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Jordan Neely – latest: NYC mayor says Neely ‘did not deserve to die’ as officials investigate subway chokehold

New York City Mayor Eric Adams addressed the death of Jordan Neely at a closed-press event on Wednesday, more than one week after the 30-year-old homeless New Yorker was fatally choked on a Manhattan subway traincar.

“Jordan Neely did not deserve to die,” the mayor said in remarks outlining his administration’s efforts to support people experiencing mental health crises.

A statement from the White House on Tuesday said the events surrounding Neely’s death “demand a thorough investigation,” as Manhattan prosecutors and police continue to investigate the case.

Widely shared footage from 1 May shows a men identified as Daniel Penny, a 24-year-old former US Marine, wrapping his arm around Neely’s neck on the floor of the traincar. He has not been charged with a crime.

The incident has prompted city, state and federal officials, advocacy groups and protesters to demand an arrest and call attention to urgently needed support for mental health services and people experiencing homelessness.

A veteran New York photojournalist was arrested on Monday night during a vigil and protest, one of several in New York City in the week after Neely’s death. More than 20 people have been arrested during protests in the wake of Neely’s death.

Key Points

  • Eric Adams: ‘Jordan Neely did not deserve to die'

  • White House calls for ‘thorough investigation’ into Jordan Neely’s death

  • Photojournalist among people arrested during protests marking one week after Neely’s death

  • Jordan Neely’s family attorneys condemn ‘admission of guilt'

  • Neely’s death is a ‘wake-up call’ for urgent response to mental health crisis, governor says

Eric Adams: ‘There are more Jordans out there'

16:53 , Alex Woodward

Mayor Eric Adams continued his remarks laying out his administration’s vision for mental health treatment, including a controversial agenda that allows authorities to involuntary admit people who are considered too mentally ill to be able to care for themselves into mental health treatment.

“There are more Jordans out there,” Mr Adams said. “People who are loved, people who are in need of treatment and compassion.”

“Jordan Neely’s life mattered,” he continued. “He was suffering from severe mental illness. But that was not the cause of his death. His death was a tragedy that should never have happened.”

Mr Adams notably did not discuss the way in which Neely died, after another subway passenger placed him in a fatal chokehold. The city’s medical examiner determined the cause of death was a homicide. No charges have been filed.

“My heart goes out to Jordan’s family who is suffering great pain from the uncertainty of the circumstances of his death,” Mr Adams said. “Too many Black and brow families beat the brunt of a system long overdue for reform. Our work starts with acknowledging that we must reverse the effects of decades of disinvestment in housing, healthcare and social services.”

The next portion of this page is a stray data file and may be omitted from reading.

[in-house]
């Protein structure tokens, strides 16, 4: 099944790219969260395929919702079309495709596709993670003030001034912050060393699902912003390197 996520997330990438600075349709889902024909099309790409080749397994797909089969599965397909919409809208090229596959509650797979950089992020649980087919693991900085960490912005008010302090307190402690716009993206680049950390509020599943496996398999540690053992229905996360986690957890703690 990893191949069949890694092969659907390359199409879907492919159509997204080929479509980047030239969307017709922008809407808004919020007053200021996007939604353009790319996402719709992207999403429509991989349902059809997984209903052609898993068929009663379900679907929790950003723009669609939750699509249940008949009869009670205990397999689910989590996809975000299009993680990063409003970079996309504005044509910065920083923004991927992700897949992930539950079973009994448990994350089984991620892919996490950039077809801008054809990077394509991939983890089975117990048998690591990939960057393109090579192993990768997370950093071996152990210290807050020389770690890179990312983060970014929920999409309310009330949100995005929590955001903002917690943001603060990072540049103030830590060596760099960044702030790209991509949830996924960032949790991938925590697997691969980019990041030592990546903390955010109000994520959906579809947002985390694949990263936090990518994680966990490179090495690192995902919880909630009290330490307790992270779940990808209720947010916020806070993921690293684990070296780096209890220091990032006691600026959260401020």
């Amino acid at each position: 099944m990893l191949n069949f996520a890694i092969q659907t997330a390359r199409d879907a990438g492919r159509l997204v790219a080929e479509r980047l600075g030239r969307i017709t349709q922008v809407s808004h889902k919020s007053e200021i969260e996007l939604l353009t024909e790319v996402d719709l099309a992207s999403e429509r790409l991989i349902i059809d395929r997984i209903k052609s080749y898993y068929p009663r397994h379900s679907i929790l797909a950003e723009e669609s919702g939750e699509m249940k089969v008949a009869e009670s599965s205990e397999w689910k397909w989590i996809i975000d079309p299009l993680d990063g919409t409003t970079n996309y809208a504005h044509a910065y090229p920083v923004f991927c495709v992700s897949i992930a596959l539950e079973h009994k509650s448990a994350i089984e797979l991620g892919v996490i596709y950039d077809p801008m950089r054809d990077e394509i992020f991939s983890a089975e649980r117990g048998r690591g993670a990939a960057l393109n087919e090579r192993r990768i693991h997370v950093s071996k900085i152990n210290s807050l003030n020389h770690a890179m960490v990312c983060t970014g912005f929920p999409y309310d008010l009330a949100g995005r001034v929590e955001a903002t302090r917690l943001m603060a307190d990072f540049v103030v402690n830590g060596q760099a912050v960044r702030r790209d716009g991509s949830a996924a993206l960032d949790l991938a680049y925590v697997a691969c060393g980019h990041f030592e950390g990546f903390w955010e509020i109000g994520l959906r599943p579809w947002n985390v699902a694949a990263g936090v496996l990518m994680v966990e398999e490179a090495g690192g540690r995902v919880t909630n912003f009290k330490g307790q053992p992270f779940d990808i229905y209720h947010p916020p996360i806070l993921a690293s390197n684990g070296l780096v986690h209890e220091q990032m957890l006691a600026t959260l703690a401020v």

Eric Adams: ‘Jordan Neely did not deserve to die'

16:40 , Alex Woodward

Mayor Eric Adams introduced his remarks on the death of Jordan Neely noting a “week of strong emotions” among New Yorkers in the aftermath of his death.

He noted that while law enforcement continues to investigate the fatal chokehold that led to his death, the mayor said that “Jordan Neely did not deserve to die.”

“A New Yorker who struggled with tragedy, trauma and mental illness, a man whose last words were crying for help,” he said. “

Neely’s death has “devastated his family and shocked his fellow New Yorkers”, adding that “one thing we can control is how our city responds to that tragedy.”

His remarks have called for support around mental health services while outlining the administration’s other efforts.

Eric Adams to address Jordan Neely’s death

16:18 , Alex Woodward

Mayor Eric Adams will deliver an address on the death of Jordan Neely at 11.30am ET.

Jordan Neely’s uncle slams Eric Adams

15:44 , Alex Woodward

The uncle of the man who was fatally choked on a Manhattan subway car on 1 May said he does not have anything to say to Mayor Eric Adams, who said on Monday night that has tried reaching out to the family.

“I don’t have anything to say to Mayor Adams — I don’t know any mayor who parties and bull**** like Adams,” Chrostopher Neely told The New York Post. “Nobody Black that’s in the neighborhood really believes in him. It’s more him partying at night and coming home at 4 or 5am.”

As 11 people were arrested at a vigil and protest demanding action after Neely’s death, the mayor told a reporter for The City during an unrelated event that he has “reached out” to Neely’s family “several times to give them my condolences.”

Christopher Neely said neither he nor Jordan’s father or grandparents have spoken to the mayor.

A statement on Monday morning from attorneys representing the Neely family urged the mayor to call them.